9. EllegantPoppy

    EllegantPoppy New Egg

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    Aug 2, 2011
    OO! I never really though about covering the run. I think I'll be doing that for sure. In the past couple years, come February, we get a final HUGE dump of snow to make up for the rest of the super-dry winter. They probably wouldn't be able to see over the top of it. . . . .

    Now, the other thing I've been wondering(since last night). . . .

    COOP PLACEMENT!!! Dun dun DUN!

    I'll start with the fact that my yard is WAY too small for a chicken tractor.

    I've got a shady side of the yard and a sunny side of the yard. (those trees may come down eventually since they're not food trees but, for now, lets work with them)

    I'm not sure if the sun or the shade is better but I'd kind of like to save the sunny side for the garden.

    On the shady side I'd need to build the coop away from the house because access to the front yard is only on that side. . . that's also the side of the house where I wanted the compost pile to go. . .which could be convenient when cleaning the coop. . .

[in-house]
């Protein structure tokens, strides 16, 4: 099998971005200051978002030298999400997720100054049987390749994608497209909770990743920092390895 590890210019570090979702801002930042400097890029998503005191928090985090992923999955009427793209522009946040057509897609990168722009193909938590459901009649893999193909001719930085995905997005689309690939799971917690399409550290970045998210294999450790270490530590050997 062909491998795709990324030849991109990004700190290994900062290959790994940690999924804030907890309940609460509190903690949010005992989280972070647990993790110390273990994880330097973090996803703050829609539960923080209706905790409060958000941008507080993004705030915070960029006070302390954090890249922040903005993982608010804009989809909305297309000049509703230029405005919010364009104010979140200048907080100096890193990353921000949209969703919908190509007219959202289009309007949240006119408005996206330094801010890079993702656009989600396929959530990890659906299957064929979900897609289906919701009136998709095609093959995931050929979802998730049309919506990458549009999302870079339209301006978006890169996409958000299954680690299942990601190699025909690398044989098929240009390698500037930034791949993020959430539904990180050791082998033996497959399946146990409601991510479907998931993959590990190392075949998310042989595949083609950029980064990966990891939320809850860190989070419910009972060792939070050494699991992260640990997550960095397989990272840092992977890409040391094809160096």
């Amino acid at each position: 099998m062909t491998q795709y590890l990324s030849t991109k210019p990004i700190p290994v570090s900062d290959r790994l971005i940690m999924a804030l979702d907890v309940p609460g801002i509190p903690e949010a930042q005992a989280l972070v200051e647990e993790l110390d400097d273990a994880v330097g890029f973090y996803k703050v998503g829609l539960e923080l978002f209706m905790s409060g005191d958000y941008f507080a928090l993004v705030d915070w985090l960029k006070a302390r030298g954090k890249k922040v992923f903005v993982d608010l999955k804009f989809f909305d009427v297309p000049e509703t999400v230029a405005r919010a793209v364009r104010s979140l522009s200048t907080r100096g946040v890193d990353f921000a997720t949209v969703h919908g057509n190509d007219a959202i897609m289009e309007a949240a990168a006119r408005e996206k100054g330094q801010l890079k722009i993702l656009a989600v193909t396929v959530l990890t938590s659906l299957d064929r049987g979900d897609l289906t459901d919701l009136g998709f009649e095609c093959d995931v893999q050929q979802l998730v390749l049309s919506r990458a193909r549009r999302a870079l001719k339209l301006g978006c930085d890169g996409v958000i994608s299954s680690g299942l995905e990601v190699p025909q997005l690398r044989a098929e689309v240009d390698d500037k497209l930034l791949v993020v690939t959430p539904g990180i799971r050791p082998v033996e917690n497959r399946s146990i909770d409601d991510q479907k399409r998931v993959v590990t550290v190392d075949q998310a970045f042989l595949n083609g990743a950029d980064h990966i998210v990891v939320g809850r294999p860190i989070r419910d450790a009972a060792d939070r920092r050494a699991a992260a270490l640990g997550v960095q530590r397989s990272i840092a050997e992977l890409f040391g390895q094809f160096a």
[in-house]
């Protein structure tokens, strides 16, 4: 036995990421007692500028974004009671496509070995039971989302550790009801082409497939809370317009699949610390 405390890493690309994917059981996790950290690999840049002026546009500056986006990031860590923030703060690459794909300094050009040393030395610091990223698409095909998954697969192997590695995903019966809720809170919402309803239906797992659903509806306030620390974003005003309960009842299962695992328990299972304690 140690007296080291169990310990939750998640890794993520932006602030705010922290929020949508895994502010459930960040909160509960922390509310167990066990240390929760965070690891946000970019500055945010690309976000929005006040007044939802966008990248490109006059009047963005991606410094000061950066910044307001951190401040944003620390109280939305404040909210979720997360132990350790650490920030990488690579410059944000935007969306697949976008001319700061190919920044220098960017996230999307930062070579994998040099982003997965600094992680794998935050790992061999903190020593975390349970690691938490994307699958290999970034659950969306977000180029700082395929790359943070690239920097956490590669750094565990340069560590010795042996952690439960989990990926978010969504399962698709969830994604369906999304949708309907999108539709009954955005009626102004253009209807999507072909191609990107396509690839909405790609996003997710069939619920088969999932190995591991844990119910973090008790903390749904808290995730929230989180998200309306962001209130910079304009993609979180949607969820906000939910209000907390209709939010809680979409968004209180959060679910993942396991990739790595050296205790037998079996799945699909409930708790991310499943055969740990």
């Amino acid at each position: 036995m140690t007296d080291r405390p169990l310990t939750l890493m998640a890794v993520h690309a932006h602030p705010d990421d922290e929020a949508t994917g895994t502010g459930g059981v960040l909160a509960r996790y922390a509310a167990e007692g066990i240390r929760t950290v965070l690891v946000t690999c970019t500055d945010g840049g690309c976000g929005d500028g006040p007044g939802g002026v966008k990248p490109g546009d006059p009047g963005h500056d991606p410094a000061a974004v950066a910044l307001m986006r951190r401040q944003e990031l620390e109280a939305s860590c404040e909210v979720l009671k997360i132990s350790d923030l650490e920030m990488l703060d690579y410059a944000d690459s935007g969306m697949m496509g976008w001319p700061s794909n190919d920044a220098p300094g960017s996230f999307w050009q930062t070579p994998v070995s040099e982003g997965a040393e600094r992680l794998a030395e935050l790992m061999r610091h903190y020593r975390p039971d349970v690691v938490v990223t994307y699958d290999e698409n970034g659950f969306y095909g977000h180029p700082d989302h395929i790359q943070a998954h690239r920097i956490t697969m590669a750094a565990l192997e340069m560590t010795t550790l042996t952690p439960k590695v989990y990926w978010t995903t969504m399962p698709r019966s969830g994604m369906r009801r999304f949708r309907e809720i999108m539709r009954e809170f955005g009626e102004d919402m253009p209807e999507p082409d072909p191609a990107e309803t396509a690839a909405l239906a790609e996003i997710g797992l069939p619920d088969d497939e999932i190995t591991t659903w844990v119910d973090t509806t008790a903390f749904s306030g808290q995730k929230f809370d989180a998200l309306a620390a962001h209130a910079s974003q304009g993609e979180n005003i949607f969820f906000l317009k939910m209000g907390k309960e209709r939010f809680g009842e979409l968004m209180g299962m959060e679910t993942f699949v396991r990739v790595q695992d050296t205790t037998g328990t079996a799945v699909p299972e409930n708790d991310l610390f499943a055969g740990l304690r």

Alternatively, if I take up a little of the sunny side I can put the coop right near the house and I can reach out and get the eggs from the nest boxes without leaving the porch! (The convenience of that sounds great but do I really want the coop that close to my home?) And, I could make a flat-ish roof on the coop and do some container gardening of herbs or something so the space lost isn't really a big deal.....

    Since I'm not actually IN the house yet I don't know how the wind blows so I don't know how careful I'll have to be about drafts. . . So the no-man-s land if the shady side or the protected lee of the house/fence is not something I can talk about right now. . . .

    I'm also not sure what my zoning board says about closeness to buildings and whatnot. . . they have rules on that stuff, right?


    I'll quit rambling now, I feel like you got the gist of it.
     
  10. TinyLittleFarm

    TinyLittleFarm Chillin' With My Peeps

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    Unless you have a housing association or something that limits the number of chickens, you'll end up with more than three at some point. I planned on six and now we have 15. Build as big as you can.